But then Lalu as the railway minister was quite a different man. True he initiated several big and small projects for Bihar, yet like his predecessors Ram Vilas Paswan and Nitish Kumar, he fully used the print media. The phenomenon of big newspaper advertisements for the dailies of Bihar for the inauguration of projects––big or small––which started during the tenure of Ram Vilas (as the railway minister) continued during Lalu’s year in the Rail Bhawan too.

Like Lalu, the LJP leader Ram Vilas Paswan, too tried to project himself as the leader of poor masses. But, while Lalu initially paid least attention to the Press, Ram Vilas took full help of media to cultivate his image.

Not just as the railway minister in the Deve Gowda and Inder Kumar Gujral governments in mid-1990s, but even as the telecommunication minister in the Vajpayee government he would give huge advertisements to newspapers of Bihar. Ram Vilas tried to make friends in the media by making a large number of journalists of the state member of telephone users consultative committee and thus offered them free phone connections.

The move paid. Media in Bihar started calling him Ram ‘Vikas’ (Development) Paswan. However, the Press showed their ‘ingratitude’ when he quit the Vajpayee government in 2002 and joined hands with Lalu Yadav during the 2004 parliamentary election. The same media now started calling him Ram ‘Vinash’ (Destruction) Paswan, even though he became the minister of Steel and Fertilizers in the UPA-I.

The problem with the Nitish regime is that it has adopted a new strategy to deal with the Press. Besides, by the time Nitish Kumar came to power in Bihar in November 2005 the country had been undergoing information explosion. The print media got expanded with many newspapers having their edition from cities other than Patna. Quite a few regional television channels came up. News-portals are not only confined to English, but the state has a couple of Hindi news-portals too.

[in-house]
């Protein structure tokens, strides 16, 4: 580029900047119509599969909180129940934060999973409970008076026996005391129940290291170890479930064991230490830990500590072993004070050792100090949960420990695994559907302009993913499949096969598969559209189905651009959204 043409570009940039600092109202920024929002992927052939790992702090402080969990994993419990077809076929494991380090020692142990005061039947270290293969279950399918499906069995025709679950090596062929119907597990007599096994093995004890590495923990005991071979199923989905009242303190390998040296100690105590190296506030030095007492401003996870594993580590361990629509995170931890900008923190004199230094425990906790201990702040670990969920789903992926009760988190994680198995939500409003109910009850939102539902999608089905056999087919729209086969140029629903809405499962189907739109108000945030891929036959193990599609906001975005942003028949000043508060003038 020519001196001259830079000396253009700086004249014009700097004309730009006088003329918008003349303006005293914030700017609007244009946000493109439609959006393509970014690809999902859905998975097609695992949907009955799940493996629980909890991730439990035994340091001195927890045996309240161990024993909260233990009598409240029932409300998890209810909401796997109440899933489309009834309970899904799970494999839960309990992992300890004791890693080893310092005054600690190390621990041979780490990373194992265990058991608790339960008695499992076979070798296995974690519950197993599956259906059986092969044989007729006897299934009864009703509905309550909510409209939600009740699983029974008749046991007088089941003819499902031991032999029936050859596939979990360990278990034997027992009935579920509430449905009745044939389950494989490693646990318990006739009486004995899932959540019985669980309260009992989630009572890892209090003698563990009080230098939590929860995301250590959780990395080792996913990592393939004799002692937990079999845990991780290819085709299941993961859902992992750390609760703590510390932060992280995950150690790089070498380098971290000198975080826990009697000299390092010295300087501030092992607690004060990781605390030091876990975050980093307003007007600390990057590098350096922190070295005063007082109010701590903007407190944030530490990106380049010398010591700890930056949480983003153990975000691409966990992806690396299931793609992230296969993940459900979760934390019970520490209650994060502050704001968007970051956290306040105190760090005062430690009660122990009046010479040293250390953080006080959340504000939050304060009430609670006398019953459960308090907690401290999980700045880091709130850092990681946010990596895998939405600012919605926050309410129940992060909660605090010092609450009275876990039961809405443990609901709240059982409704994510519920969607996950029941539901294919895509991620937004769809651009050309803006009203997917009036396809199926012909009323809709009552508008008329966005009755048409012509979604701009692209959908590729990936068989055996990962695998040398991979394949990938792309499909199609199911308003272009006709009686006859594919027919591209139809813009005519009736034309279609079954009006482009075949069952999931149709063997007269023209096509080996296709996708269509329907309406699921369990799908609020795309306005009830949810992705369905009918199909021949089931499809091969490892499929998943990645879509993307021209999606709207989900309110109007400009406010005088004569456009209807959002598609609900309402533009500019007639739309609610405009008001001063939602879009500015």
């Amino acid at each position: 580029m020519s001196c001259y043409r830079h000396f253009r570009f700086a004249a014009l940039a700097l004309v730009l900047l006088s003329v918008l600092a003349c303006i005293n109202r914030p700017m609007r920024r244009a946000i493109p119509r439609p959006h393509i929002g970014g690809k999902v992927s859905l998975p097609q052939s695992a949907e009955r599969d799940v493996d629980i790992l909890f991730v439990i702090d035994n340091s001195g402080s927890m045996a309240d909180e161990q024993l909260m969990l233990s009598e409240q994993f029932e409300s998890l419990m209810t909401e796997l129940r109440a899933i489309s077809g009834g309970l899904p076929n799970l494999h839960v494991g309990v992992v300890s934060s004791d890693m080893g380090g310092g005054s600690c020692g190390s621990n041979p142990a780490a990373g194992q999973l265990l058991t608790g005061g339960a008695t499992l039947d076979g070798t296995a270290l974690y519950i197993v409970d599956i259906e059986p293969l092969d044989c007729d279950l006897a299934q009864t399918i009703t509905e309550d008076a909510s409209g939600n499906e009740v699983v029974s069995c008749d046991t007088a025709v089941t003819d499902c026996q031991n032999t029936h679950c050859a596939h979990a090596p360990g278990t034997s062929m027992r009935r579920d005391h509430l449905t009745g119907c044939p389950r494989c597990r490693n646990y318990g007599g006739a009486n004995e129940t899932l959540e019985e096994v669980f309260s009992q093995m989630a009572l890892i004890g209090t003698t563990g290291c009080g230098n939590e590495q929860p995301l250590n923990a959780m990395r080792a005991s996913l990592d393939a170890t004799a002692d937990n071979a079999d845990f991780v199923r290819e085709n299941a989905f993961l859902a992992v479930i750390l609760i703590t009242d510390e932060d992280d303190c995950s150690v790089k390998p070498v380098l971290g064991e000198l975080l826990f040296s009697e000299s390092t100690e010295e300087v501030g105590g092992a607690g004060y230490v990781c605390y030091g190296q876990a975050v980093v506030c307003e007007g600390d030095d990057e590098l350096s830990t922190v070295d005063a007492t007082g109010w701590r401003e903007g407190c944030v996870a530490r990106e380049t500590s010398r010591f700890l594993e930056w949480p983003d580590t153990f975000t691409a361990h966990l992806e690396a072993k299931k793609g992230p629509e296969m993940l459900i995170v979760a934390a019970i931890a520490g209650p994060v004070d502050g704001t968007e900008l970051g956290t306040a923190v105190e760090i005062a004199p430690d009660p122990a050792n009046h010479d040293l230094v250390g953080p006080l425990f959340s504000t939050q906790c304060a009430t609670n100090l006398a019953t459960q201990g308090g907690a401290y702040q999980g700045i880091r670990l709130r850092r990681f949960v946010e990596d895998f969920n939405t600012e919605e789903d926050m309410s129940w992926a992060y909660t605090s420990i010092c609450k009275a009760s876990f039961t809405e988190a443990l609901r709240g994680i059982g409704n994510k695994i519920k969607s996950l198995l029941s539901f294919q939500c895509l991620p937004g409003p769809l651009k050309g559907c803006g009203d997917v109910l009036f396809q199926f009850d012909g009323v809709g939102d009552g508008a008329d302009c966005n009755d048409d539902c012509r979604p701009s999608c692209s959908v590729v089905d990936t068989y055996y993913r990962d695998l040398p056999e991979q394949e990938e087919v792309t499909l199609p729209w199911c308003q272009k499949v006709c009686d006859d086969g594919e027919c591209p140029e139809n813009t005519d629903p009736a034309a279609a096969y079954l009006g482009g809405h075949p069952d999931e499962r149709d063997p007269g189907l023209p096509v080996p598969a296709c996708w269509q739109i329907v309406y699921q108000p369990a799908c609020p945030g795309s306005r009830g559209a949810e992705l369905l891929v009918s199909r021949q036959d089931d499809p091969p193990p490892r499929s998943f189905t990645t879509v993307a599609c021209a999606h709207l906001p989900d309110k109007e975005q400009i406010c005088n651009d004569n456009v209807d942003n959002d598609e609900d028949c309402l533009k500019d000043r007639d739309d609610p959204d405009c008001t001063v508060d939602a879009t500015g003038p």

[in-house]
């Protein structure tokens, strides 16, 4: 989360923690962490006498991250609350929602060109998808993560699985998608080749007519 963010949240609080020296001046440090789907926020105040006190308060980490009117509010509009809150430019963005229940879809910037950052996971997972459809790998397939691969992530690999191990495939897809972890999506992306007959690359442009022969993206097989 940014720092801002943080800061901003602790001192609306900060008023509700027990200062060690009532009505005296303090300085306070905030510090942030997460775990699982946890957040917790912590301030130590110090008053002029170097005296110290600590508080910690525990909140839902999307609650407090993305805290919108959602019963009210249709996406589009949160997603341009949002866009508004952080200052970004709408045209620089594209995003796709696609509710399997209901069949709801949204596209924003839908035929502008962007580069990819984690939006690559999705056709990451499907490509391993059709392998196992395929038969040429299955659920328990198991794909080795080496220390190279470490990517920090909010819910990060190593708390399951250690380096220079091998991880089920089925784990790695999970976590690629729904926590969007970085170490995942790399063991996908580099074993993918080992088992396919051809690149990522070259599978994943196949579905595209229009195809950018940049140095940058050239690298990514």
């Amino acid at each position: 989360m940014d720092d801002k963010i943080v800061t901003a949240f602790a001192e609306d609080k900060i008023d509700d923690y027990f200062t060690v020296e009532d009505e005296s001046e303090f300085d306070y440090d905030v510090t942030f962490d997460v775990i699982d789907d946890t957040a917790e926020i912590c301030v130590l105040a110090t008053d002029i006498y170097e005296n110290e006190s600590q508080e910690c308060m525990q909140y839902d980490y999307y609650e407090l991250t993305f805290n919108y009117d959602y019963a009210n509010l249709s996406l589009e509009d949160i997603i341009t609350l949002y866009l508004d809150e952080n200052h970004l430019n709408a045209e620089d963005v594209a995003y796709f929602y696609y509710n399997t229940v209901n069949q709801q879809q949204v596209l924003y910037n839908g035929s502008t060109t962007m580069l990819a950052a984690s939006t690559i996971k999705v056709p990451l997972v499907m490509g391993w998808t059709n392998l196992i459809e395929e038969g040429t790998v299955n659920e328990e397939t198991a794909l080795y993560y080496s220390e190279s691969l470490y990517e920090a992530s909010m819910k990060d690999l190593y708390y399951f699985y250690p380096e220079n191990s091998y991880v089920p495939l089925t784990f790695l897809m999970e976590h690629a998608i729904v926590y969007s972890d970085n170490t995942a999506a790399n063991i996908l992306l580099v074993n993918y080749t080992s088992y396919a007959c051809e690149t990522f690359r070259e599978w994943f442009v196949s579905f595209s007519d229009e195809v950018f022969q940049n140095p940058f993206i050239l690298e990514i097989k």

So gagging the Press today is not so easy a task as it is made out to be. While the Nitish Kumar government is busy alluring and silencing the print media with the help of advertisements it is unable to do the same with electronic media and news-portals. The present chief minister is image conscious and, unlike Lalu Yadav, has a very good following among the educated middle class and upper castes.

Journalists consider individual cases of assault as occupational hazards and this had happened even in the past, that is, during the regimes of Lalu Yadav, Dr Mishra or anyone else. Even during the nine months of President’s Rule in 2005 there were cases of individual attack on them.

What is disturbing now is the the organized way in which the state machinery is getting journalists sacked or transferred at the drop of a hat if they dare to write anything against the state government.

Unlike in the past, today when a journalist is targeted it does not make any news. So when a murderous assault was made on Amarnath Tewary, the Assistant Editor of English daily, The Pioneer, on Jan 27 last by a BJP leader, her son and henchmen in Patna newspapers did not dare to report it.

Even when journalists met in Patna and passed a resolution demanding action against the accused the print media gave no coverage. Those who attended that meeting to show solidarity to Tewary failed to get this very news published in their own respective dailies.

A delegation of journalists, who wanted to call on the chief minister, did not get time though they made repeated attempt to meet him.

It was after that the Press Council of India chairman, Markandey Katju, was approached.